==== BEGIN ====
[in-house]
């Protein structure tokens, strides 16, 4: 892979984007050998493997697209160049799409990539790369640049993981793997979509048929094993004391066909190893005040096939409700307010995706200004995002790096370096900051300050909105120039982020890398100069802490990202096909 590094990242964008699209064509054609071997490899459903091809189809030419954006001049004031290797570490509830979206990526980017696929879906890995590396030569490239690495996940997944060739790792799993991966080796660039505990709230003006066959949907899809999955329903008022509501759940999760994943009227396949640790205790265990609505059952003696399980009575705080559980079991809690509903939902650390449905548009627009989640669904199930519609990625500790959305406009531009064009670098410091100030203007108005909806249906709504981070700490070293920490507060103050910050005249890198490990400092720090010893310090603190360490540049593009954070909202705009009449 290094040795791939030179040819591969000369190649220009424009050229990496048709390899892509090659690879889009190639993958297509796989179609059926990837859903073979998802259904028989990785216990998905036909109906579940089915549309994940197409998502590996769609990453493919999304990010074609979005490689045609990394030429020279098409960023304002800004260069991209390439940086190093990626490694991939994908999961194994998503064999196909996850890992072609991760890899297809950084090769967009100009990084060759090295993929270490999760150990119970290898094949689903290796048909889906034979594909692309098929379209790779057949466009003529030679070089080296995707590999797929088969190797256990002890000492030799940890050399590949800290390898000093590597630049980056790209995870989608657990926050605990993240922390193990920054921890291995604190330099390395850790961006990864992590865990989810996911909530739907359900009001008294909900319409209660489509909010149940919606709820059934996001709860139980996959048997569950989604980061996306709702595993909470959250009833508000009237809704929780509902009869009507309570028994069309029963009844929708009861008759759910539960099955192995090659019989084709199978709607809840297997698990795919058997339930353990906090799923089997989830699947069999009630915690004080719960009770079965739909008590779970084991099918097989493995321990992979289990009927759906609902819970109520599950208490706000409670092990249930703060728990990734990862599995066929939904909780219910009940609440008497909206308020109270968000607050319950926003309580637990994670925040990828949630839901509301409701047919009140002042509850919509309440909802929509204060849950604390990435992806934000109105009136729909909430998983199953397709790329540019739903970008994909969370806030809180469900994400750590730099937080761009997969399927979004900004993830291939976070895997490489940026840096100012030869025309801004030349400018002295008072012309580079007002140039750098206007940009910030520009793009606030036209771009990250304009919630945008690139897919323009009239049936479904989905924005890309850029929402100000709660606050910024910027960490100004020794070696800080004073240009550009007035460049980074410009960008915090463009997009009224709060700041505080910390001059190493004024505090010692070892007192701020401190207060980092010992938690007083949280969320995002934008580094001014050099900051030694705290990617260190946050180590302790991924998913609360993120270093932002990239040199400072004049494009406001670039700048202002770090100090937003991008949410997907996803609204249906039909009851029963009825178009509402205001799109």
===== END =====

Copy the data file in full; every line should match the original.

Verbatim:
[in-house]
């Protein structure tokens, strides 16, 4: 892979984007050998493997697209160049799409990539790369640049993981793997979509048929094993004391066909190893005040096939409700307010995706200004995002790096370096900051300050909105120039982020890398100069802490990202096909 590094990242964008699209064509054609071997490899459903091809189809030419954006001049004031290797570490509830979206990526980017696929879906890995590396030569490239690495996940997944060739790792799993991966080796660039505990709230003006066959949907899809999955329903008022509501759940999760994943009227396949640790205790265990609505059952003696399980009575705080559980079991809690509903939902650390449905548009627009989640669904199930519609990625500790959305406009531009064009670098410091100030203007108005909806249906709504981070700490070293920490507060103050910050005249890198490990400092720090010893310090603190360490540049593009954070909202705009009449 290094040795791939030179040819591969000369190649220009424009050229990496048709390899892509090659690879889009190639993958297509796989179609059926990837859903073979998802259904028989990785216990998905036909109906579940089915549309994940197409998502590996769609990453493919999304990010074609979005490689045609990394030429020279098409960023304002800004260069991209390439940086190093990626490694991939994908999961194994998503064999196909996850890992072609991760890899297809950084090769967009100009990084060759090295993929270490999760150990119970290898094949689903290796048909889906034979594909692309098929379209790779057949466009003529030679070089080296995707590999797929088969190797256990002890000492030799940890050399590949800290390898000093590597630049980056790209995870989608657990926050605990993240922390193990920054921890291995604190330099390395850790961006990864992590865990989810996911909530739907359900009001008294909900319409209660489509909010149940919606709820059934996001709860139980996959048997569950989604980061996306709702595993909470959250009833508000009237809704929780509902009869009507309570028994069309029963009844929708009861008759759910539960099955192995090659019989084709199978709607809840297997698990795919058997339930353990906090799923089997989830699947069999009630915690004080719960009770079965739909008590779970084991099918097989493995321990992979289990009927759906609902819970109520599950208490706000409670092990249930703060728990990734990862599995066929939904909780219910009940609440008497909206308020109270968000607050319950926003309580637990994670925040990828949630839901509301409701047919009140002042509850919509309440909802929509204060849950604390990435992806934000109105009136729909909430998983199953397709790329540019739903970008994909969370806030809180469900994400750590730099937080761009997969399927979004900004993830291939976070895997490489940026840096100012030869025309801004030349400018002295008072012309580079007002140039750098206007940009910030520009793009606030036209771009990250304009919630945008690139897919323009009239049936479904989905924005890309850029929402100000709660606050910024910027960490100004020794070696800080004073240009550009007035460049980074410009960008915090463009997009009224709060700041505080910390001059190493004024505090010692070892007192701020401190207060980092010992938690007083949280969320995002934008580094001014050099900051030694705290990617260190946050180590302790991924998913609360993120270093932002990239040199400072004049494009406001670039700048202002770090100090937003991008949410997907996803609204249906039909009851029963009825178009509402205001799109």